The defense of religion became … not only the duty of the civil power, but the object of its institution. Its business was solely the coercion of those who were out of the [Lutheran] Church.13

Luther stressed the theory of passive obedience, according to which no motives or provocation can justify a revolt against the State. In 1530, he declared: "It was the duty of a Christian to suffer wrong, and no breach of oath or of duty could deprive the Emperor of his right to the unconditional obedience of his subjects." In this way, he hoped to induce the princes to adopt and compel Lutheranism in their domains. Luther was expressly adamant that the State power be used with utmost severity against people who refused to be converted to Lutheranism. He required that all crimes should be punished with the utmost cruelty. The chief object of this severity was to be, of course, against the chief crime, refusal to adopt Lutheranism. The State must exterminate error, and could not tolerate heresy or heretics, "for no secular prince can permit his subjects to be divided by the preaching of opposite doctrines."

In sum: "Heretics are not to be disputed with, but to be condemned unheard, and whilst they perish by fire."

Such was the goal of the initial force behind the first compulsory state school system in the Western world, and such was the spirit that was to animate the system. No less ardent a despot was Melanchthon, Luther's principal aid in the drive for compulsory state schools in Germany.

Melanchthon taught firmly that all sects must be put down with the sword, and that any individual who originated new religious opinions should be punished with death. This punishment must be levied against any difference, however slight, in Protestant teachings. All others than Lutherans — Catholics, Anabaptists, Servetians, Zwinglians, etc. — were to be persecuted with the utmost zeal.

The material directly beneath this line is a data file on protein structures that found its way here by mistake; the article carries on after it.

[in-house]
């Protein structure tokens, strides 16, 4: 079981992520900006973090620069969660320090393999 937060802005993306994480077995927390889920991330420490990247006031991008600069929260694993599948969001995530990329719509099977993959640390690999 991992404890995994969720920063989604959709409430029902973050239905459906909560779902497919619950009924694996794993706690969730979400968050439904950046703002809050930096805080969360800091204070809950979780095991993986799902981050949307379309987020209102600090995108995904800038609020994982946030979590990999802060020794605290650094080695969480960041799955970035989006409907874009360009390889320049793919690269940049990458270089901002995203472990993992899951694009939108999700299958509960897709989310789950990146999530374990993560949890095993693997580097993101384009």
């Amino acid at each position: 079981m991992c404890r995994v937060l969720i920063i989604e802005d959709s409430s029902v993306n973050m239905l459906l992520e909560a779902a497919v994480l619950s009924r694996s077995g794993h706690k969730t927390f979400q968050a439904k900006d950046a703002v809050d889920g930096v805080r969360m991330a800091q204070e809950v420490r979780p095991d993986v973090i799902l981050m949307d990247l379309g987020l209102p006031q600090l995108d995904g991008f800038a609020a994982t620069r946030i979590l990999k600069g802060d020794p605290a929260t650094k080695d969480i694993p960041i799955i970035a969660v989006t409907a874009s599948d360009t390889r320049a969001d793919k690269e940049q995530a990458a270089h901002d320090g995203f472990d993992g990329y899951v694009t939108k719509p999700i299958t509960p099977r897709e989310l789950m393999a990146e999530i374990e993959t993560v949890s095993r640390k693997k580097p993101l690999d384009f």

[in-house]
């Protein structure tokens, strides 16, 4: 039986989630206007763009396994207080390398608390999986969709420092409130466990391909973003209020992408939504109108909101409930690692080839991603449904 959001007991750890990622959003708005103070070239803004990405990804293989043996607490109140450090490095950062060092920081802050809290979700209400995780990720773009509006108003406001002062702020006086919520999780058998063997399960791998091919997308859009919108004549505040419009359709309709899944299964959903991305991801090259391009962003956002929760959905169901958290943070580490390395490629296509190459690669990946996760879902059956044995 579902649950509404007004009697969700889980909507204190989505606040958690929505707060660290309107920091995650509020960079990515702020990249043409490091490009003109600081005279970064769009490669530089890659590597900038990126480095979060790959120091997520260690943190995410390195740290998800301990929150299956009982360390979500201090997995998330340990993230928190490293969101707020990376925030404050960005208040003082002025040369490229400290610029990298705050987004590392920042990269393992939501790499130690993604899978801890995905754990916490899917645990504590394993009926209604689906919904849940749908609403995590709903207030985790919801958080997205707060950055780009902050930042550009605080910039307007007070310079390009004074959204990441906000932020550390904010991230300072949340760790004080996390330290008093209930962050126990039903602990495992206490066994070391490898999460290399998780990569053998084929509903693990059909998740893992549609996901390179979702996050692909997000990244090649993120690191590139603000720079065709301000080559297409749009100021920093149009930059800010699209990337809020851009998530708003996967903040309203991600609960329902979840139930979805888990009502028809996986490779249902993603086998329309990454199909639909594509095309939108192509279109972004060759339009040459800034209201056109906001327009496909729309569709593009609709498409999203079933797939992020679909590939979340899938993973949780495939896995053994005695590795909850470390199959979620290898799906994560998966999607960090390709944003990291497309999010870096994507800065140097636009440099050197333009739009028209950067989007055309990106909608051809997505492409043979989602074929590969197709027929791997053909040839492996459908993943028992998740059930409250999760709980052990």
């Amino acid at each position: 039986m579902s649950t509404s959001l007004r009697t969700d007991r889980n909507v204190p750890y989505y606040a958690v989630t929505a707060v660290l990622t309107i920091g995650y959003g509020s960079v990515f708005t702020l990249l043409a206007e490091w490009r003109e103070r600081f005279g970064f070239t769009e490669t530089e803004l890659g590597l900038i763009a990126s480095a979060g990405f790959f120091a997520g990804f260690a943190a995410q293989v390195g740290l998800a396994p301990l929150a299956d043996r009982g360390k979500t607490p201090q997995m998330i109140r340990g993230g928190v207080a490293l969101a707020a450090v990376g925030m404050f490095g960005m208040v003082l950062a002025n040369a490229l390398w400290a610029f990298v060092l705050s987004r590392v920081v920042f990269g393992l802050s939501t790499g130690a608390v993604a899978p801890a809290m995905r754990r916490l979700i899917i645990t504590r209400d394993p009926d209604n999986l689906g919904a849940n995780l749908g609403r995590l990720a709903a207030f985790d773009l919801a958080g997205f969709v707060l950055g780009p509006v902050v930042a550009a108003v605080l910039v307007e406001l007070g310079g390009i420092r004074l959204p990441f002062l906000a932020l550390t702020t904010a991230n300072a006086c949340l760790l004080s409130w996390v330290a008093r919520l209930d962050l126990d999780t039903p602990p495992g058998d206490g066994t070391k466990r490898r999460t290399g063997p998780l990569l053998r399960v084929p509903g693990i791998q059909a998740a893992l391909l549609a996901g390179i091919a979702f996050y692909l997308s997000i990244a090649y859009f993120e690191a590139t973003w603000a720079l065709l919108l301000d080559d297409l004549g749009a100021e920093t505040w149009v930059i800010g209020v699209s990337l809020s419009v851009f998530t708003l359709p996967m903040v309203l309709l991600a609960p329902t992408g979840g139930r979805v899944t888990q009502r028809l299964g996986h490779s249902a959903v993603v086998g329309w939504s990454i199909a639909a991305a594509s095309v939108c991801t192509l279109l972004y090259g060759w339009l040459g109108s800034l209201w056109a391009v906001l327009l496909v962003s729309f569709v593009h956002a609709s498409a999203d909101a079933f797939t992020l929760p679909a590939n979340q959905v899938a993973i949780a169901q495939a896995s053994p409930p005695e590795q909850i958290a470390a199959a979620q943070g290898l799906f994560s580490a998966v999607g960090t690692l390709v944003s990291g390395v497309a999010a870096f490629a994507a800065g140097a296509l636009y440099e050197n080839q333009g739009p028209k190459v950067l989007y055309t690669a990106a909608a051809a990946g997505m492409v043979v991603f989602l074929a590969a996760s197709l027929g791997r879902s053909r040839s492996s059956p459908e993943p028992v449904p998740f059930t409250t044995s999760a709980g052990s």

The Lutheran influence on the political and educational life of the West, and particularly Germany, has been enormous. He was the first advocate of compulsory schooling, and his plans were the pattern for the first German schools. Furthermore, he inculcated Lutherans with the ideals of obedience to the State and persecution of all dissenters. As Acton states, he "impressed on his party that character of political dependence, and that habit of passive obedience to the State, which it has ever since retained."14 A succinct estimate of Luther's influence on politics and compulsory education by an admirer follows:

The permanent and positive value of Luther's pronouncement of 1524 lies not so much in its direct effects as in the hallowed associations which it established for Protestant Germany between the national religion and the educational duties of the individual and the state. Thus, doubtless, was created that healthy public opinion which rendered the principle of compulsory school attendance easy of acceptance in Prussia at a much later date than in England.15

Aside from Luther, the other leading influence toward the establishment of compulsory education in the modern world was the other great Reformer, John Calvin. Calvin went to Geneva in 1536, while the town was successfully revolting against the Duke of Savoy and the Catholic Church, and was appointed chief pastor and ruler of the city, which position he held until 1564. In Geneva, Calvin established a number of public schools, at which attendance was compulsory. What was the spirit that animated Calvin's establishment of the State school system? The spirit was the inculcation of the message of Calvinism, and obedience to the theocratic despotism which he had established. Calvin combined within himself political dictator and religious teacher. To Calvin, nothing mattered, no liberty or right was important, except his doctrine and its supremacy. Calvin's doctrine held that the support of Calvinism is the end and object of the State, and that this involves maintaining purity of doctrine and strict austerity in the behavior of the people. Only a small minority on earth are the "elect" (chief of whom is Calvin), and the rest are a mass of sinners who must be coerced by the sword, with the conquerors imposing Calvinist faith on the subjects. He did not favor killing all heretics. Catholics and Jews would be allowed to live, but all Protestants other than Calvinists must be killed. In some cases, however, he changed his position and advocated the severest punishment for Catholics as well.